I want to be really, really clear about costs here: the lower you can get your annual investing costs, the better off you’ll be. This can’t be overstated. Seemingly small amounts add up over a lifetime of investing to very large amounts of your savings (see this post from Michael James on Money for a good set of charts). However, the question shouldn’t be “what’s the lowest cost?,” it should be “what’s the lowest cost that I will stick with?”

I also want to be clear that “investment management” and “financial planning” are not the same thing: financial planning is the context, the “what do I want my money to do for me,” and investment management is the tool, the “and this is how my money is going to do it.” It’s one of many tools, and (often) not the most important one. (End of Really Important Sidebar

Online Investment Option Calculator

If you’re seriously looking at what the online advisors are offering (and you should be), I’d invite you to use the Canadian Online Investment Option Calculator** as a starting point to calculate the relative cost of each service. With that information, you can compare the different services based on where you fall on the “how much money do you have?” spectrum. That’s the objective part of the choice.

The subjective part of the choice (although each provider would probably argue it’s not subjective at all) is all the rest of the information you should spend some time gathering, preferably by calling each provider available in your province or territory, telling them where you fall on the “needs little advice” to “needs lots of advice” spectrum, and simply asking:

  • how the portfolios are constructed
  • how often they’re rebalanced
  • what institution is the custodian for your money
  • whether financial planning is included in the fee, if it’s purely investment management, or if all you’re paying for is access to the model portfolio with no other advice
  • whether your money is managed across accounts as a single portfolio or whether each account is managed separately
  • how simple it is to give them your money and get on with your life, and how simple and jargon-free the statements, online dashboard, and any ongoing communications are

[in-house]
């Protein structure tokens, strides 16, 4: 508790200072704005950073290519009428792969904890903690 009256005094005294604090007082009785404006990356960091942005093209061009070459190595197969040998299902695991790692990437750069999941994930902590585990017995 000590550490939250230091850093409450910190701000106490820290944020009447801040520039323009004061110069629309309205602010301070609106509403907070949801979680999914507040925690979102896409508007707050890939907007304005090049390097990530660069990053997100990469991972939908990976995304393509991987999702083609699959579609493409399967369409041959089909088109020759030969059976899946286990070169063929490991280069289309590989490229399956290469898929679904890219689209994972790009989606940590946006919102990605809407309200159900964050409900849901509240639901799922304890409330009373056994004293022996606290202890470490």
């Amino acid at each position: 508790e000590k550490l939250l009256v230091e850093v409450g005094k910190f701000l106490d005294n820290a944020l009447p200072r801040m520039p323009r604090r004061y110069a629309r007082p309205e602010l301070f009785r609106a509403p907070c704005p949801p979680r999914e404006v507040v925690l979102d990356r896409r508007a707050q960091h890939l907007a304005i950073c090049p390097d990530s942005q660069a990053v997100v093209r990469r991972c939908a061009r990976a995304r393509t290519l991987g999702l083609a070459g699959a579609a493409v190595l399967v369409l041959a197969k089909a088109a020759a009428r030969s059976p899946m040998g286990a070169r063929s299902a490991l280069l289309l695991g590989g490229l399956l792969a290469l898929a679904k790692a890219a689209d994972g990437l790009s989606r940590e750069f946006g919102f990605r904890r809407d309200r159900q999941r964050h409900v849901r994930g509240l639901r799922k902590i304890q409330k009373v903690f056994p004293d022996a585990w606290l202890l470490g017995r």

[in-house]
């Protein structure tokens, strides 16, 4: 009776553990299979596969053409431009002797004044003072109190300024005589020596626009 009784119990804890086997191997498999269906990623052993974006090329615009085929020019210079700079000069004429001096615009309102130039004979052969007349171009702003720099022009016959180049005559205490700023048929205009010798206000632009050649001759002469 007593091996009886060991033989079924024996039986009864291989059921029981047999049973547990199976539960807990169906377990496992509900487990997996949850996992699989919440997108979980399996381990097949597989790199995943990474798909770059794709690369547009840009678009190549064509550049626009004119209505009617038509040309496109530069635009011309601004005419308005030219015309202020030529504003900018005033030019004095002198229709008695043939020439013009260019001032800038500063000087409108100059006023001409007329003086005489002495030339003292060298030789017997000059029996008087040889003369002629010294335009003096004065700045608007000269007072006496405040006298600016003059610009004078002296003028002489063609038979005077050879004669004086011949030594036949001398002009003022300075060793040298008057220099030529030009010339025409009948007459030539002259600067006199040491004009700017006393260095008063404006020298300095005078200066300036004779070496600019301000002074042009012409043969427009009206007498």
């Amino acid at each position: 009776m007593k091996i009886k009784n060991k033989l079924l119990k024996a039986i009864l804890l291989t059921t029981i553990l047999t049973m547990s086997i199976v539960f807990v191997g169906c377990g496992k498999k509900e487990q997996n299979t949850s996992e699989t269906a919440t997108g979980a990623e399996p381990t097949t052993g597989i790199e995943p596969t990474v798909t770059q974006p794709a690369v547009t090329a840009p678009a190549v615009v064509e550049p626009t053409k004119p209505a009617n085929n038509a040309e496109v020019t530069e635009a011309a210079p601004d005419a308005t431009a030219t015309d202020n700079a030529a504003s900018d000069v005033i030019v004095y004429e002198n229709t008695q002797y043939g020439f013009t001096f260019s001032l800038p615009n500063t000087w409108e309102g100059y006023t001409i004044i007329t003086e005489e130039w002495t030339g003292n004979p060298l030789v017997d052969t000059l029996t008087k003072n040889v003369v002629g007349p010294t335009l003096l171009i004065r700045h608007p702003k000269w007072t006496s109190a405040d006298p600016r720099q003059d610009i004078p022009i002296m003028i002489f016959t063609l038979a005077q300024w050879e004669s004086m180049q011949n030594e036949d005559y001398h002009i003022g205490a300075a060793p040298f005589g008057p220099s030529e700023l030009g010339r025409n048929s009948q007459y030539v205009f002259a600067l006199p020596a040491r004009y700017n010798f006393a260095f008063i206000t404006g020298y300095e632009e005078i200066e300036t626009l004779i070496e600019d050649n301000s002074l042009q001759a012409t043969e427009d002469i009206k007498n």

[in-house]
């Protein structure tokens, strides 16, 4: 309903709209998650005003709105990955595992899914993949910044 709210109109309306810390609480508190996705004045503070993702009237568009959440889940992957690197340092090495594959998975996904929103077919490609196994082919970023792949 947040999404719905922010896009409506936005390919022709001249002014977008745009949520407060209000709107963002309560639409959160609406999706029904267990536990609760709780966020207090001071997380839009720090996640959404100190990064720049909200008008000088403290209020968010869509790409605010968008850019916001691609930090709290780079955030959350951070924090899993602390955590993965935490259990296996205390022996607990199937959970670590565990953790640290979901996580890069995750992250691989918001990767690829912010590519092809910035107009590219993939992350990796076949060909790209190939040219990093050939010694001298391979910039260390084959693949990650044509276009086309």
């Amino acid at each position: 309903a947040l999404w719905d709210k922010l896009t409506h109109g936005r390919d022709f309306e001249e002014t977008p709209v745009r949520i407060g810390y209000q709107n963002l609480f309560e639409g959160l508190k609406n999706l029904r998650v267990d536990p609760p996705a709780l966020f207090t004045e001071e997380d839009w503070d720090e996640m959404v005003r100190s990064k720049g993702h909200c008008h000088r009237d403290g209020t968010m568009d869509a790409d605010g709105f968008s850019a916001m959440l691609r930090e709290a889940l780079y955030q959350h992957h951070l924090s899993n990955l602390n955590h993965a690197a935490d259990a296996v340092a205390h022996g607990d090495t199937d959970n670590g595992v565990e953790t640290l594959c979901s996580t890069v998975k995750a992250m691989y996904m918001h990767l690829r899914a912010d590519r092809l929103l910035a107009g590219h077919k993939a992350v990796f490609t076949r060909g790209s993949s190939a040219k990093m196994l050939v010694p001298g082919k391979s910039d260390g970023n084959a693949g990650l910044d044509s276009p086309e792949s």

• how often you’re able to talk to someone if you need to get persuaded off the ledge while the markets go crazy
  • how well-developed their retirement income and decumulation strategies are
Again, the answers to these questions and the results of the calculator should function as a guide to your decision. The decision itself is yours, and might be based on characteristics that I haven’t even mentioned.

If you’re investing at the bank or with a salesperson that comes to your door, and have decided against investing on your own, write this down on a piece of paper right now:

“I will give myself until (date — no more than a month from now) to investigate the different online invesment options, and then I will decide on one and start the transfer process”

If you’re investing with an asset manager who’s charging you a percent of your total assets to manage them, and have decided against investing on your own, write this down on a piece of paper right now:

“I will give myself until (date – no more than a month from now) to investigate the different online investment options, compare the service they offer to the service I’m actually getting from my asset manager, and then I will decide whether to continue with my asset manager, negotiate a lower fee, or start the transfer process”

Or you can make a decision by virtue of not taking any action at all, and continue to pay for an Advisor Six-Pack, pay a high price for services you’re not actually receiving, and be more susceptible to fear, error, bias, and fund-of-the-month-itis.

*Not to be confused with their build your own portfolio service, which – for the purposes of this comparison – isn’t a contender.

**I have to thank John Robertson, blogger behind and author of The Value of Simple for his invaluable assistance with the vagaries of conditional formatting and =if formulas, as well as Randy Cass of NestWealth, Tea Nicola of WealthBar, Michael Katchen of Wealthsimple, Bruce Seago of ShareOwner, and David Toyne of Steadyhand for their remarkably candid responses to my very wordy emails and many, many questions. Any errors in either the calculator or the information are purely mine.

Sandi Martin is an ex-banker and fee-only/advice-only financial planner who specializes in working with regular folks who suspect their money might be a bit of a mess. She lives in beautiful Muskoka with her husband and three children, and works online and by phone with clients across Canada. (You can also find her listed here at the Hub under the Getting Help tab).  This piece is adapted with Sandi’s permission from one that appeared on Nov. 18th on her Spring blog.)

Leave a Reply